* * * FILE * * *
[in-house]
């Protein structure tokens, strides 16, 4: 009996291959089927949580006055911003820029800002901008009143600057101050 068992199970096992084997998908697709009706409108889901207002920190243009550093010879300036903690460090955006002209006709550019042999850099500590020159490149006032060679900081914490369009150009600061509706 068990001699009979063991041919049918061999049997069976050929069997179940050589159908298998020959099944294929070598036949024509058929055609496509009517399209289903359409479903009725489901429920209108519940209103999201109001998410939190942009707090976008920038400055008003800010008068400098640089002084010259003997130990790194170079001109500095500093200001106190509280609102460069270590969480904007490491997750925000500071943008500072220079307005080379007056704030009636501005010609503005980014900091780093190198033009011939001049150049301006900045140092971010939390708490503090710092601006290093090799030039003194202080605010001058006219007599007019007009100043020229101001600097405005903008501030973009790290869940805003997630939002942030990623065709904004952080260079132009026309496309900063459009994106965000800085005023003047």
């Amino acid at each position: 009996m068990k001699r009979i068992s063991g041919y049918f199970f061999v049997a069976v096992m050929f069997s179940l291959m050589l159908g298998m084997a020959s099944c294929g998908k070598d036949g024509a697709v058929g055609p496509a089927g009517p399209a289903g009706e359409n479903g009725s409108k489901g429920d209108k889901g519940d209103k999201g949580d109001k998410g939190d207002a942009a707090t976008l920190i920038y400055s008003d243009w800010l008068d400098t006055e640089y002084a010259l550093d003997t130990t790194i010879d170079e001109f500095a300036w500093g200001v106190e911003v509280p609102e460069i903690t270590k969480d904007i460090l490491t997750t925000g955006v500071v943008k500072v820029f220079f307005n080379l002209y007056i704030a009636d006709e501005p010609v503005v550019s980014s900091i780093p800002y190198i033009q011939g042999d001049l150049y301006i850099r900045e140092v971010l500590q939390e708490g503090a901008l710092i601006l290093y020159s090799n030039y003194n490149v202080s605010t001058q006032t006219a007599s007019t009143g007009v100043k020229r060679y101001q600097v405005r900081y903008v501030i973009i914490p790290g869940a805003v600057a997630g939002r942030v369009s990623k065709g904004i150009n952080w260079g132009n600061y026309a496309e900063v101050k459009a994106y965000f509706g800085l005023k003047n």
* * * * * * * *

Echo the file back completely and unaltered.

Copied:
[in-house]
């Protein structure tokens, strides 16, 4: 009996291959089927949580006055911003820029800002901008009143600057101050 068992199970096992084997998908697709009706409108889901207002920190243009550093010879300036903690460090955006002209006709550019042999850099500590020159490149006032060679900081914490369009150009600061509706 068990001699009979063991041919049918061999049997069976050929069997179940050589159908298998020959099944294929070598036949024509058929055609496509009517399209289903359409479903009725489901429920209108519940209103999201109001998410939190942009707090976008920038400055008003800010008068400098640089002084010259003997130990790194170079001109500095500093200001106190509280609102460069270590969480904007490491997750925000500071943008500072220079307005080379007056704030009636501005010609503005980014900091780093190198033009011939001049150049301006900045140092971010939390708490503090710092601006290093090799030039003194202080605010001058006219007599007019007009100043020229101001600097405005903008501030973009790290869940805003997630939002942030990623065709904004952080260079132009026309496309900063459009994106965000800085005023003047």
């Amino acid at each position: 009996m068990k001699r009979i068992s063991g041919y049918f199970f061999v049997a069976v096992m050929f069997s179940l291959m050589l159908g298998m084997a020959s099944c294929g998908k070598d036949g024509a697709v058929g055609p496509a089927g009517p399209a289903g009706e359409n479903g009725s409108k489901g429920d209108k889901g519940d209103k999201g949580d109001k998410g939190d207002a942009a707090t976008l920190i920038y400055s008003d243009w800010l008068d400098t006055e640089y002084a010259l550093d003997t130990t790194i010879d170079e001109f500095a300036w500093g200001v106190e911003v509280p609102e460069i903690t270590k969480d904007i460090l490491t997750t925000g955006v500071v943008k500072v820029f220079f307005n080379l002209y007056i704030a009636d006709e501005p010609v503005v550019s980014s900091i780093p800002y190198i033009q011939g042999d001049l150049y301006i850099r900045e140092v971010l500590q939390e708490g503090a901008l710092i601006l290093y020159s090799n030039y003194n490149v202080s605010t001058q006032t006219a007599s007019t009143g007009v100043k020229r060679y101001q600097v405005r900081y903008v501030i973009i914490p790290g869940a805003v600057a997630g939002r942030v369009s990623k065709g904004i150009n952080w260079g132009n600061y026309a496309e900063v101050k459009a994106y965000f509706g800085l005023k003047n």